Jasmine water and hope as sure as knowing

COFFEE WITH WARREN, with Warren Harbeck
Cochrane Eagle, April 30, 2003

This week I want to return to the topic of hope. But first, a response to last week's column on the Easter Monday Polish custom of dousing favored people with water. Heinz Unger, Cochrane's globetrotting World Bank consultant, wrote:

WARREN, your fun and love-filled story of smigus dyngus reminded me of the Easter I spent in Bangkok two years ago.

I was sad to miss the Easter celebration back home, but it happened to be the Thai New Year (Songkran), and the water-splashing (or rather, water-throwing) – customary for celebrating Thai New Year– was great fun.

It was also much appreciated, since April is about the hottest time of the year in Bangkok. It was almost impossible to miss being doused, whether walking down a quiet side street or riding in an open tuk-tuk (a low-cost taxi) on one of the main thoroughfares. Especially the young people delighted in throwing water at everybody coming along, foreigners included. And, similar to your grandchildren, high-tech water guns were being used everywhere, in addition to the old-fashioned but high-volume buckets.

I wonder whether there's some connection between Polish and Thai water-splashing customs. Or is it just the fun which continues to keep it so popular, especially with the young people?

You, Warren, certainly make many connections between such different people and their traditions. I always love your stories!

—Heinz Unger, Benchlands

IN A POSTSCRIPT to his letter, Heinz mentioned the parades held on this day, with Buddha images, dignitaries, floats, and entertainers. Spectators show their delight by drenching the marchers with buckets of ice water. (Cochrane and Calgary Stampede parade organizers, take note!) And woe to the train traveler caught sitting by an open window.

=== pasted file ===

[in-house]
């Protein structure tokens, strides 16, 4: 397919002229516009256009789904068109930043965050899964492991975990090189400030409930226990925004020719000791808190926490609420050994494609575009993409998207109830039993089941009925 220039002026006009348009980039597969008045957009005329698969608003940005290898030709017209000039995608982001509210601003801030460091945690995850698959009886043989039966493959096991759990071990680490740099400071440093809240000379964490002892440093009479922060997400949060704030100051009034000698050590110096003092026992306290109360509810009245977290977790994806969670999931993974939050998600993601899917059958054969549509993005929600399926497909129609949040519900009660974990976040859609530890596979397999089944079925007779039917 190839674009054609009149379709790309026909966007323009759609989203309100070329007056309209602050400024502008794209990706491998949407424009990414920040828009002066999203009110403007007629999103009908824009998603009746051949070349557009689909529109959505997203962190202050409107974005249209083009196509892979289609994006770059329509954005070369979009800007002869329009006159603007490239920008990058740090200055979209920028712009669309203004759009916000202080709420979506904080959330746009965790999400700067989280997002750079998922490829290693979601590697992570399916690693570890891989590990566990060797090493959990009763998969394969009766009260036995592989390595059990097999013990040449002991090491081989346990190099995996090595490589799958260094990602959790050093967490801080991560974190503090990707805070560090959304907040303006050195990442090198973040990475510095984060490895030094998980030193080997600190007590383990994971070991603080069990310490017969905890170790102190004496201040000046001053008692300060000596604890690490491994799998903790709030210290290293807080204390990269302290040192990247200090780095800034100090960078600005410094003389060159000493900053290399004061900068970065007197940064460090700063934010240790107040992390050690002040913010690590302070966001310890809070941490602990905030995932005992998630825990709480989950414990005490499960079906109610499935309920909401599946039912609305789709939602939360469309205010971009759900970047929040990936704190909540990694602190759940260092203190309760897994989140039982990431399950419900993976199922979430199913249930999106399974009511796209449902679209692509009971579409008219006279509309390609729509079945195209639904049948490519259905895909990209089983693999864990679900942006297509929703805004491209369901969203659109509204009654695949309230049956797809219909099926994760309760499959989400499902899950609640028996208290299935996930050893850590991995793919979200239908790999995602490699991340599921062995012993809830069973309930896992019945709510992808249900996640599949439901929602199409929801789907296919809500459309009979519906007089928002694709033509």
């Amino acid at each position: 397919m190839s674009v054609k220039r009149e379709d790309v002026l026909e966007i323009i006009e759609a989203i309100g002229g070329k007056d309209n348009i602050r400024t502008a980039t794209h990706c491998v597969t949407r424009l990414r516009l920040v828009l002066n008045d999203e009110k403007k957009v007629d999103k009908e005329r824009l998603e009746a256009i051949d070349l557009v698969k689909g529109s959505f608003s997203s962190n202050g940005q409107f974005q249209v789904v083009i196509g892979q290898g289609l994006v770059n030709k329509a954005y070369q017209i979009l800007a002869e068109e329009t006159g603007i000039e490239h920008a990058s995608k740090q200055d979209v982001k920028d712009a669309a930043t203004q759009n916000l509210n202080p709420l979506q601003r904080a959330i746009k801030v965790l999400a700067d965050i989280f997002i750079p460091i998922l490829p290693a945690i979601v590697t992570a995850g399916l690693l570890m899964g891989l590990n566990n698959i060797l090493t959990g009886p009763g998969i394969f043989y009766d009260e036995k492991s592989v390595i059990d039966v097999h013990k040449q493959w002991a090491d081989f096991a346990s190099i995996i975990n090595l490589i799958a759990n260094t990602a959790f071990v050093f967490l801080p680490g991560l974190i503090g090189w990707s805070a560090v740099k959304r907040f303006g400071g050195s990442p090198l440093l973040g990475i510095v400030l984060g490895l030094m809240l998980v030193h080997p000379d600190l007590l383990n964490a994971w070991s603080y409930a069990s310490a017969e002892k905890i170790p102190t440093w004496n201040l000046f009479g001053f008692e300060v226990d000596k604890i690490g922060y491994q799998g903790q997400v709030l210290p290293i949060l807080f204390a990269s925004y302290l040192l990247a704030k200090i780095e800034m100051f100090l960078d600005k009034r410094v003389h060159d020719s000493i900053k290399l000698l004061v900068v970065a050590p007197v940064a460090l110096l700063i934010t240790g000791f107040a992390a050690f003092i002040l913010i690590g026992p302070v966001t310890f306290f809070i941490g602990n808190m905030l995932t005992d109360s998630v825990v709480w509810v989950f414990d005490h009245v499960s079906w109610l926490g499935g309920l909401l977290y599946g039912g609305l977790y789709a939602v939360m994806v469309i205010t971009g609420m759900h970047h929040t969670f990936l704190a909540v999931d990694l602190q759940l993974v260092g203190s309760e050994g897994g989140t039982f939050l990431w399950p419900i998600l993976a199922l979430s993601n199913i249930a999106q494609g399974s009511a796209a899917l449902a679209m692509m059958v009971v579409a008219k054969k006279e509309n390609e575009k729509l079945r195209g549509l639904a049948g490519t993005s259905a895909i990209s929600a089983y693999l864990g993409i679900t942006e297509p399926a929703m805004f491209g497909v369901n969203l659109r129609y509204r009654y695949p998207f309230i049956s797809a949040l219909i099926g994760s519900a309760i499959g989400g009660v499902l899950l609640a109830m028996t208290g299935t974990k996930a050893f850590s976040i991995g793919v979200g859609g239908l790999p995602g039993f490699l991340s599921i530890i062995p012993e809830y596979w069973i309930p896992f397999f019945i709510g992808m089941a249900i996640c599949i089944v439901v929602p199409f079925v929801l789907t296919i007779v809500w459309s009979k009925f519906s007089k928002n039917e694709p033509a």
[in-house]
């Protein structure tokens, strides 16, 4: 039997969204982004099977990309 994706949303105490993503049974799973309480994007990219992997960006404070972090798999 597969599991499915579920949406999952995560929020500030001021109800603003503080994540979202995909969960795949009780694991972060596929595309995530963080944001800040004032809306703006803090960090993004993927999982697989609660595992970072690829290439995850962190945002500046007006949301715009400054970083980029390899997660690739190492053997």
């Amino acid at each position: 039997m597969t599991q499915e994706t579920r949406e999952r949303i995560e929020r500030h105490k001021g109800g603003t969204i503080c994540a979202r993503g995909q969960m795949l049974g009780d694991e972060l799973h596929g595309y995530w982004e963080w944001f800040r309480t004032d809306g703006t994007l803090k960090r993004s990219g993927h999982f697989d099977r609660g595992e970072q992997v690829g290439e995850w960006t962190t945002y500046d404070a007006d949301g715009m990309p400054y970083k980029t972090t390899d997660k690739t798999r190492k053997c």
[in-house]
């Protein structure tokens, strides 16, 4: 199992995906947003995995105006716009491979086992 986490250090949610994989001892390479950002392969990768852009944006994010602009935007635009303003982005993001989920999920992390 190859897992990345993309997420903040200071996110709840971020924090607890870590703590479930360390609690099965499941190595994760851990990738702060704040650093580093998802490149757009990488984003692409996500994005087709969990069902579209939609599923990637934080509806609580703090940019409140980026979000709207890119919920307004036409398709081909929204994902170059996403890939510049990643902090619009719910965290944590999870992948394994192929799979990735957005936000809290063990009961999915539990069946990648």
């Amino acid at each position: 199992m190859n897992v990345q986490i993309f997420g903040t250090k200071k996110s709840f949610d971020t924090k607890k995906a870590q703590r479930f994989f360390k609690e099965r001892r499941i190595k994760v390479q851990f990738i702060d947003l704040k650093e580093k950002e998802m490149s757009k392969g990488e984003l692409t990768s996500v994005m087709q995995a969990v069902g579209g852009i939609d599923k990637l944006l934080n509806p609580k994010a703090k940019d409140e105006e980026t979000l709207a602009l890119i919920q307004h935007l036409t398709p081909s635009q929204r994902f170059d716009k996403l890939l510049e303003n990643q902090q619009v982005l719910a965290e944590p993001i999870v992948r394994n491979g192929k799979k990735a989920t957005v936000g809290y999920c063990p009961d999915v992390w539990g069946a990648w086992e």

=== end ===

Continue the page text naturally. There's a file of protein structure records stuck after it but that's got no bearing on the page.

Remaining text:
There is also a gentler, more respectful side to Songkran, Heinz said. Children pour jasmine-scented water on a grandparent's hands while uttering a blessing for the coming year.

In this practice of blessing, both Polish and Thai customs are united in their affirmation of hope. Which brings me around to the other topic for this week's column.

Two weeks ago, in an attempt to illustrate one of the meanings of the word "hope", I shared Ian Medland's story of two-year-old Billy crying out for his mother in the middle of the night. Billy has every confidence in the world, Ian said, that Mommy will hear his cry and comfort him.

Coffee companion Sandy Corenblum responded:

WARREN, I think what Billy felt– and what all the other Billys of the world feel – is not hope but belief. It is a pure belief that Mommy will always come. Hope, to me, is when there is still doubt left in one's mind. Young children (unless physically or mentally wounded or abandoned) always believe and know Mommy will come.

—Sandy Corenblum, Calgary

THANKS, SANDY, for your helpful clarification. It is true, as you say, that "hope" is often used these days to speak about outcomes that are desirable and possible, but not at all certain – outcomes about which there may still remain some doubt. It was in this sense of the word that World Health Organization representative Pascale Brudon is reported to have said recently: "Vietnam has been able to show the world that there is hope that SARS" (Severe Acute Respiratory Syndrome) "can be contained."

There is another meaning of "hope," however, that relates to the absolute certainty about a future optimistic outcome or about the cause for such an outcome – a hope as free from doubt as knowing.

Such is the case with Billy's certainty that Mommy will come in the middle of the night. And such is the case when the writer of Psalm 62 states confidently: "For God alone my soul waits in silence, for my hope is from Him."

This kind of hope is conceived in the constancy of God's promises, whispered in the embrace of believing and knowing.

© 2003 Warren Harbeck

Return to Coffee With Warren home page